To the lady who came over to us in a restaurant and complimented the twins on how good they were sitting eating their dinner.

To the new parents who came across the park to me one summer to tell me they couldn’t wait to be like us and have a little picnic in the sun together with their newborn girl.

To the truck driver who beeps his truck horn for the kids.

To the shop assistant who patiently takes the loyalty cards from the twins.

To the woman who gave me ‘the look’ of encouragement as I tore down the shopping mall after a runaway twin.

To all the other parents who get it and have been in my shoes.

I draw on those memories when I try to block out the tuts and sighs that came from behind me in the supermarket line recently.

To the people in the queue;

Those few minutes that you lost and practised your best ‘loud breathing’ whilst I sweated and stressed trying to keep my children from injuring themselves in their attempts to hurtle out of the trolley. I completely get those minutes were probably important to you. They were important to me too.

What you may not have seen before I tried to singlehandedly pack my shopping, enter a pin correctly, restrain my kids and get the receipt in order to calm one child who was screaming, was the three people with single items that I had let skip me in the queue .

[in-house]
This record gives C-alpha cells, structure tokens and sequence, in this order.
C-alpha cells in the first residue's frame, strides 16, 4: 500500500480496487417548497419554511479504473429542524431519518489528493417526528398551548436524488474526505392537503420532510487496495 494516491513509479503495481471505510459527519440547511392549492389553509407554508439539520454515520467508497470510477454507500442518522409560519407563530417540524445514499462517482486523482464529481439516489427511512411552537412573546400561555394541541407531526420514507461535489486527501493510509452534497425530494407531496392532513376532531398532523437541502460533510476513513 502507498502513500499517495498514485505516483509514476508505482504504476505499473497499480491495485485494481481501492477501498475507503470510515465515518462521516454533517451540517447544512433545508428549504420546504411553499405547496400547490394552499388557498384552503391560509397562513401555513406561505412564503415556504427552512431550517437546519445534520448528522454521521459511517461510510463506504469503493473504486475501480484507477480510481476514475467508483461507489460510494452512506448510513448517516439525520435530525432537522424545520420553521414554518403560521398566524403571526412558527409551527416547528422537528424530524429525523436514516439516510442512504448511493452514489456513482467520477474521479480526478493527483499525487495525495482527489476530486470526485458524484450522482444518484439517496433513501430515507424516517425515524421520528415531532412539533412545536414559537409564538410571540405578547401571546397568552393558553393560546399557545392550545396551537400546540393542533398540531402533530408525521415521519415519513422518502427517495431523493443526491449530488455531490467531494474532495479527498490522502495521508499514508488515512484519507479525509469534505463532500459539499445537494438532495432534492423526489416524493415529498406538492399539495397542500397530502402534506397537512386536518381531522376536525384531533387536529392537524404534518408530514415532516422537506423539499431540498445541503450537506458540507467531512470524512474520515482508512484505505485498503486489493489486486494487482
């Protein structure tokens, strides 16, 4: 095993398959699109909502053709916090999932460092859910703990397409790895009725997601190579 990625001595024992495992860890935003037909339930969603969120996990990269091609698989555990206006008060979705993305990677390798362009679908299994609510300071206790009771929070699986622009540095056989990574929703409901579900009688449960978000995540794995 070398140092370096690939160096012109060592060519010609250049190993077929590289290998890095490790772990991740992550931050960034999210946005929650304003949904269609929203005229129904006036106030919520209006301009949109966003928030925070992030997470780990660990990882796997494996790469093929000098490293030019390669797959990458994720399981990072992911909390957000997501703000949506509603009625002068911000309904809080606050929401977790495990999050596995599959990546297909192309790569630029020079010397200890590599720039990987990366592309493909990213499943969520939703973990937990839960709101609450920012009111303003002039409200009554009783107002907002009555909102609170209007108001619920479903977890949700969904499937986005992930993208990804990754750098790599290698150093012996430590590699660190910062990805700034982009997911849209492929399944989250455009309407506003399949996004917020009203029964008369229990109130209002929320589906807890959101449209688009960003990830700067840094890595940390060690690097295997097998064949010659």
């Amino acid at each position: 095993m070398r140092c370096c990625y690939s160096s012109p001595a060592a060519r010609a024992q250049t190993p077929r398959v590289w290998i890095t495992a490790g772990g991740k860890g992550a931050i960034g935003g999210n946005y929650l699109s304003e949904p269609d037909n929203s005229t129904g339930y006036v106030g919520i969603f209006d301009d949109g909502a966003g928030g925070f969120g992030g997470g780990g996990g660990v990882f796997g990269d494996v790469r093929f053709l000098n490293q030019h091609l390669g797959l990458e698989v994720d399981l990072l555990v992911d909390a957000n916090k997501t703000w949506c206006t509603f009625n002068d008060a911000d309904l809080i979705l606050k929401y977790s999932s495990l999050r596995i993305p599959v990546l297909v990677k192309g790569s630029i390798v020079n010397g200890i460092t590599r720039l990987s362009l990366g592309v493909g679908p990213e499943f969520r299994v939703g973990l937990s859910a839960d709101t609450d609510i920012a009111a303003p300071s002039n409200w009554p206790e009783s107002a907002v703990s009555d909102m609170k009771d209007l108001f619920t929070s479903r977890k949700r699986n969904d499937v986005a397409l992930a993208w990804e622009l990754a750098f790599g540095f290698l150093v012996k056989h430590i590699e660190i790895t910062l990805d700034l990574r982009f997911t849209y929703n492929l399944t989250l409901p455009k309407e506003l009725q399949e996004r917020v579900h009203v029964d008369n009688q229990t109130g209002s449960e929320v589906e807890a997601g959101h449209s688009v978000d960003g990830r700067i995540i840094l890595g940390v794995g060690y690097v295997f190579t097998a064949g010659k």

Maybe if I hadn’t let them skip ahead of me my childrens’ time limit in the trolley might not have expired.

You probably don’t know, or maybe didn’t care because I couldn’t turn my face around to eyeball you, was that I felt like absolute shite as embarrassment, tiredness and stress took hold.

You don’t know or probably don’t care that I had done a days work on minutes of sleep due to a sick little girl the night before. I wasn’t at my best that day.

I get it you had places to be, you may have been up all night too, who knows, but when did you lose empathy and compassion for others?  In fact you probably would have sighed more had you seen my gesture to those with small baskets!

I tried to shake it off, but sleep deprivation does funny things to the emotions and I’ll feel bad for a while to come that I wasn’t my best at home that evening, and that’s not fair either.

So:

To the bleary eyed parents exhausted in those early weeks.

To the parent who can’t stop crying.

To those who can’t feed successfully.

To those who can’t go out the door.

To those who get out the door and want to go straight back in.

To those who cry for no reason.

To those who feel the walls are caving in.

To those who can’t remember their names.

To those who can’t hold a decent conversation.

To those who worry for their children all the time.

To those who can’t see the light.

To those who are alone.

To the flustered parents on the plane.

To the woman at the till.

Find a kind pair of eyes; they are there if you can look past the negative.

Bad moments and days will happen in all aspects of life and you won’t always feel like you are on top, but that shows you care.

Don’t let it consume you, and reach out to someone if you feel like it is. You will have many more shite moments to come, cry if you need to and then dust yourself down, because you are not alone x